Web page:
Sometimes the best financial decision isn’t the most obvious.

In fact, sometimes the best financial decision isn’t even one you were considering at all.

For example: have you considered refinancing your mortgage?

If not, you may be missing an opportunity to pay less interest or increase your monthly cashflow. If you own your home, it is worth running the numbers with your financial advisor and mortgage agent regularly to determine if or when it might make sense for you to refinance.

My husband and I recently found ourselves in this position.

We were looking to purchase a second income property. Initially, we planned to fund the down payment for this new property with our investments. But as I ran the numbers for a few different scenarios, I noticed something.

The current interest rate for new rental mortgages was 1.57%. The interest rate on the mortgage for our current rental was 3.74% as we had taken it out when interest rates were higher. That is a significant difference, especially when you look at the entire amortization period.

(For example, on a $400,000 mortgage, the difference between 1.57% and 3.74% on a 30 year mortgage is over $161,000 more paid in interest!)

If we refinanced the mortgage on our current rental to take advantage of lower interest rates, we could save a substantial sum over the course of the amortization period.

But refinancing would mean paying the penalty on our current mortgage.

That penalty was… $16,000.  The interest savings was about $41,000 in just the 5 year term alone!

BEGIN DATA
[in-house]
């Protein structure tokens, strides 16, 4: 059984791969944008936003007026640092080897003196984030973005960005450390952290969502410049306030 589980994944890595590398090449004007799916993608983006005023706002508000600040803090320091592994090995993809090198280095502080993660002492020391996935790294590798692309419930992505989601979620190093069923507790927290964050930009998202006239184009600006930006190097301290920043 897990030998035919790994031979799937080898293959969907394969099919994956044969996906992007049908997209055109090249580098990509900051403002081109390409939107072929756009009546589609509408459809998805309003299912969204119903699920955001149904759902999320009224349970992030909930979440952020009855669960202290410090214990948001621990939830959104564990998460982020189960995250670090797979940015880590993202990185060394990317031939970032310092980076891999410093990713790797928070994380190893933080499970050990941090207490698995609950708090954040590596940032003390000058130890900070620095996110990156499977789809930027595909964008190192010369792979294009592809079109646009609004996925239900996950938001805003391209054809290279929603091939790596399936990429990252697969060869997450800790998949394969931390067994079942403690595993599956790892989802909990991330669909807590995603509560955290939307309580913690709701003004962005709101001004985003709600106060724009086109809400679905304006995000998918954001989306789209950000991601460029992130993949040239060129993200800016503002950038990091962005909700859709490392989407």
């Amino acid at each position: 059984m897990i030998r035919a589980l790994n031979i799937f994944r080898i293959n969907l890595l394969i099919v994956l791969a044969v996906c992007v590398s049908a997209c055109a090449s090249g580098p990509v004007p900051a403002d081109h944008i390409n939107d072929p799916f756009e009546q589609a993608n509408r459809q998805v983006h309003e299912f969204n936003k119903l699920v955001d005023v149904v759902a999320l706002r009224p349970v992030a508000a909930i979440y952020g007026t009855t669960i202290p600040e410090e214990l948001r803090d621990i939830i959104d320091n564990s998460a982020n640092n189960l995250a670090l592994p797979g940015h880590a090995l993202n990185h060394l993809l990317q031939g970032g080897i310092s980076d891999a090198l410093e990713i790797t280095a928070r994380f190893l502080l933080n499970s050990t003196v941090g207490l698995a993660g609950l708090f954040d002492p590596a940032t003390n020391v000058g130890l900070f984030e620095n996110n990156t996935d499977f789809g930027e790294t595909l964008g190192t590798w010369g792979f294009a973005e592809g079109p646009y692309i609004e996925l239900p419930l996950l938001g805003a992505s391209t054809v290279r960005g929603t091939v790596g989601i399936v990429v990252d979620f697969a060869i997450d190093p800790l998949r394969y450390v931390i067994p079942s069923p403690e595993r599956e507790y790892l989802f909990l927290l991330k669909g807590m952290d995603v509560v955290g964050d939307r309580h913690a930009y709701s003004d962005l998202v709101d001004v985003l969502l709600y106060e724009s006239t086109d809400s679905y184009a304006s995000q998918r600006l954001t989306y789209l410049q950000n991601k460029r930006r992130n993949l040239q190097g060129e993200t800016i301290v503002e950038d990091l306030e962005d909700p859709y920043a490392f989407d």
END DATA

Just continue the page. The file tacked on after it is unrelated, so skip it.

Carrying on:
The mortgage penalty ended up being substantially less than the interest savings we could gain from refinancing.

This option ended up making sense for many reasons: we left our liquid capital untouched and the lower monthly mortgage payment allowed for a buffer in our cashflow to address the unexpected costs that often pop up with a new property purchase.

For some of my clients, refinancing allows them to roll in older, significantly higher interest debt which allows them to free up a ton of cashflow for investing and building their wealth. That increased cashflow can then be put to work at a much higher return.

For example, one of my clients was paying 9% interest on an old line of credit debt she had accumulated. Her existing mortgage rate was 3.5%. By refinancing into a new mortgage, she could roll in her high-interest debt into a mortgage with a 1.5% interest rate. The money she freed up by doing that would be invested, and historically she’s received an 8% return. Although she would have to pay a penalty to refinance, ultimately, she ended up significantly ahead.  

Refinancing to take advantage of lower interest means you can reduce your monthly payment and increase the rate at which you build equity in your home.

For example, let’s say you have a $400,000 mortgage with 15 years left:

  • At a 3.74% interest rate, the monthly payment is $2,900
  • At 1.57% interest rate, the monthly payment is $2,500

That gives you $400/month more to put towards your financial goals.

Over a 5 year term:

  • At a 3.74% interest rate, you would pay $64,500 in interest and $109,500 towards the principal
  • At a 1.57% interest rate, you would pay $26,600 in interest and $123,000 towards the principal

With the higher interest rate, you would end up paying more than double the amount of interest.

The lower interest rate means you would have more than $13,000 in additional equity.

An experienced financial planner is constantly considering these types of options. They check your goals against what options might be available to you – including options you may not have considered. And most importantly, they run the numbers in the short, medium, and long term.

What might seem like it costs more (paying a mortgage penalty, for example), may actually end up costing far less.

Book a call to see if there are ways you could be reaching your financial goals faster and making the most of your money.